Hamas - whose charter calls for the destruction of the Jewish state - rejected any suggestion the deal to end its damaging power struggle with rival Fatah could imply it now accepts Israel's existence.
With Israel and the Palestinians preparing for a possible Israeli push into the Gaza Strip following the tank gunner's abduction, there appeared little chance that the agreement over the document could open a path towards peacemaking soon.
Israeli troops massed at the Gaza border while Palestinian fighters planted land mines and piled up mounds of sand as obstacles.
Abbas, the Palestinian president, had sought to soften Hamas's line in the hope of ending the US-led financial siege aimed at forcing the group to recognise Israel, renounce violence and accept peace accords.
During weeks of wrangling in the power struggle, Abbas tried to get Hamas to accept a document penned by Palestinians in Israeli jails which implicitly recognises Israel.
Hamas accepted it only after amendments it insisted would allow it to stick to its "agenda of resistance" to Israel.
"The document included a clear clause referring to the non-recognition of the legitimacy of the Occupation," said Sami Abu Zuhri, the Hamas spokesman, using the group's term for Israel.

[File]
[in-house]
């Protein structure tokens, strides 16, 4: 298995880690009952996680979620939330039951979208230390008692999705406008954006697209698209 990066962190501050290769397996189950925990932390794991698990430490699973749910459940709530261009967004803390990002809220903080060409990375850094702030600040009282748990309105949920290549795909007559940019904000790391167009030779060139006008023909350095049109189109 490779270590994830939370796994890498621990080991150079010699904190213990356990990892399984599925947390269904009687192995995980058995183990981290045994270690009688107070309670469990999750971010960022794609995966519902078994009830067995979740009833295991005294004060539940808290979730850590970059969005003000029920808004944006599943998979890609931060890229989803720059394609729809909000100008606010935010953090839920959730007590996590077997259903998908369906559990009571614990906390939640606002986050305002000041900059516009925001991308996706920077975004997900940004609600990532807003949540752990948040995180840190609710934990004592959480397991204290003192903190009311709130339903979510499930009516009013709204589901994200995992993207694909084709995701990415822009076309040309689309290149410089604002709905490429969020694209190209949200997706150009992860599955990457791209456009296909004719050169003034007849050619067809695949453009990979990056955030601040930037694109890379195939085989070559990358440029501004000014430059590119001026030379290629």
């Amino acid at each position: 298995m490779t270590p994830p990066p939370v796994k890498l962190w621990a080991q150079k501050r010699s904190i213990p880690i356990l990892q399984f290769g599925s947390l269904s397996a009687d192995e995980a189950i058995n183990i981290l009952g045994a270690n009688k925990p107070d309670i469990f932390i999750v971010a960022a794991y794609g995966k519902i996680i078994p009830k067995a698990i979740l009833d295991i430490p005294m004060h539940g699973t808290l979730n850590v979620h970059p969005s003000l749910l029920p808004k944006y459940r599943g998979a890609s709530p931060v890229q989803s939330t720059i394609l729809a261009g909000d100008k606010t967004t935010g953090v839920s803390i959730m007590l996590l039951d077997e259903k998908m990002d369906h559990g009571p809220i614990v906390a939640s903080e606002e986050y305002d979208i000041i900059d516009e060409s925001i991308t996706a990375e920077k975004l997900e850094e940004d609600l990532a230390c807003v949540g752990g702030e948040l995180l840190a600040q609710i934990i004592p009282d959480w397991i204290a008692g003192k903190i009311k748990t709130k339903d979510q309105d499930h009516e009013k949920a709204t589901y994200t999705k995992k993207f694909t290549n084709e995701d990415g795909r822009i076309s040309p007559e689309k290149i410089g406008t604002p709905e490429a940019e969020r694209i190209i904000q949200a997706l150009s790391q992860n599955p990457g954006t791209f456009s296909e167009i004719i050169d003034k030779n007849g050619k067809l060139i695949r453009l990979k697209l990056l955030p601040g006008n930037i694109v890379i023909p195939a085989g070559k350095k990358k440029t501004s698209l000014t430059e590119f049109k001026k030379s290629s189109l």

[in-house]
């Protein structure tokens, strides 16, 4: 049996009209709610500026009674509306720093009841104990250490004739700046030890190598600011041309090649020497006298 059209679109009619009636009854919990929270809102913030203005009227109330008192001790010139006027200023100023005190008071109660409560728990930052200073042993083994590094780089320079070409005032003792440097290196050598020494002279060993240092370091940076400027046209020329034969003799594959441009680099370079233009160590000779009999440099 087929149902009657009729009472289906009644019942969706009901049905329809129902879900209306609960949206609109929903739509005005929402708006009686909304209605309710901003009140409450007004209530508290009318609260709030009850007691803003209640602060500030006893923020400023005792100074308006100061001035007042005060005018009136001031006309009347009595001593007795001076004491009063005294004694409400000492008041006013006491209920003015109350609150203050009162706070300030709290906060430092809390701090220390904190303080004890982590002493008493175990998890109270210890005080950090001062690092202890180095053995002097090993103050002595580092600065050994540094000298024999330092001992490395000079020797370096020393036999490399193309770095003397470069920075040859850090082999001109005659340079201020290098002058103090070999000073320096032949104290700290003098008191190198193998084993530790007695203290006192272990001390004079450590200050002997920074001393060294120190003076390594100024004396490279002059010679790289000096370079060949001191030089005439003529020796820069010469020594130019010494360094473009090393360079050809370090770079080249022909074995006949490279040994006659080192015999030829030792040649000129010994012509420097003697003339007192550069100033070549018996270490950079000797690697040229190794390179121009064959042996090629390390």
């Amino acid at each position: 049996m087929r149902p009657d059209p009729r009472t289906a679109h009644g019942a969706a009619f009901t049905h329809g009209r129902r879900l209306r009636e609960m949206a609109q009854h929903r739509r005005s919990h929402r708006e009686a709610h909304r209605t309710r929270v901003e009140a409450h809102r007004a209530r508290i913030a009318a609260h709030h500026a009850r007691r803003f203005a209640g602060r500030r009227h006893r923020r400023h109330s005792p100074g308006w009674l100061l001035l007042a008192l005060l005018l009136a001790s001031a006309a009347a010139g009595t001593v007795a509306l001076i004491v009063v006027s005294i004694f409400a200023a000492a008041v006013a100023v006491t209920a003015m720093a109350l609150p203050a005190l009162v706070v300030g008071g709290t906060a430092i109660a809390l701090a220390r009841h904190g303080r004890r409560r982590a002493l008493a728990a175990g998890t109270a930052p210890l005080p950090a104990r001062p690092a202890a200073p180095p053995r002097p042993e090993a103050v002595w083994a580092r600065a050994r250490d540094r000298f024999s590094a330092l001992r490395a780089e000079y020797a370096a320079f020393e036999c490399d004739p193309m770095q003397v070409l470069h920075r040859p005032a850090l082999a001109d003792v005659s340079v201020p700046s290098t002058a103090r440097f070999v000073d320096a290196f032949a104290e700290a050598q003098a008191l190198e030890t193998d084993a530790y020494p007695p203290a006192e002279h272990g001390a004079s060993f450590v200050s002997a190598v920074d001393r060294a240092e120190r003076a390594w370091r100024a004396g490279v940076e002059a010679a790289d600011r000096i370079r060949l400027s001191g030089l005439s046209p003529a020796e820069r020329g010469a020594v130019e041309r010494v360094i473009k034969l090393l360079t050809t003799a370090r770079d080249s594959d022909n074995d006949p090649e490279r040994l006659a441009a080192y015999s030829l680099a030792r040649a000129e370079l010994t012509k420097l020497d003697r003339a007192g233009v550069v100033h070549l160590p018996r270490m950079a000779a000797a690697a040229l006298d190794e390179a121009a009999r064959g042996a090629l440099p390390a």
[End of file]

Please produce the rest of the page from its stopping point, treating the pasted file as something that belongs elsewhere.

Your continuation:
Officials close to the negotiations said Abbas of Fatah, and Prime Minister Ismail Haniya of Hamas, drafted a platform accepting a Palestinian state in the West Bank and Gaza Strip, areas captured by Israel in a 1967 war.
"We said we accept a state (in territory occupied) in 1967 - but we did not say we accept two states"
Such a two-state solution to the Israeli-Palestinian conflict would be in line with Fatah's recognition of Israel.
But Hamas legislator Salah al-Bardaweel said: "We said we accept a state (in territory occupied) in 1967 - but we did not say we accept two states."
A senior aide to Abbas said the agreement clearly meant Hamas accepted Israel. Yasser Abed Rabbo accused Hamas of "playing with words in order to save face".
The agreement appeared likely to mean the cancellation of a July 26 referendum Abbas had scheduled, over Hamas's objections, on the prisoners' document. Under the accord, Hamas, which won elections in January, would agree to form a unity administration with Fatah and other factions.
The European Union, main donor to the Palestinians, praised the agreement as a good first step while Washington said it wanted to see more details. Both said Hamas now has to clearly recognise Israel and renounce violence.
David Makovsky of the Washington Institute for Near East Policy said the deal appeared aimed at getting the Europeans to break ranks with the United States to ease the embargo.
"I don't think it will be successful," he said.
Israel has said the document is a non-starter and ruled out dealing with Hamas until the group met those terms.
"The document unfortunately would appear to be just more double-speak," said Mark Regev, Israeli foreign ministry spokesman.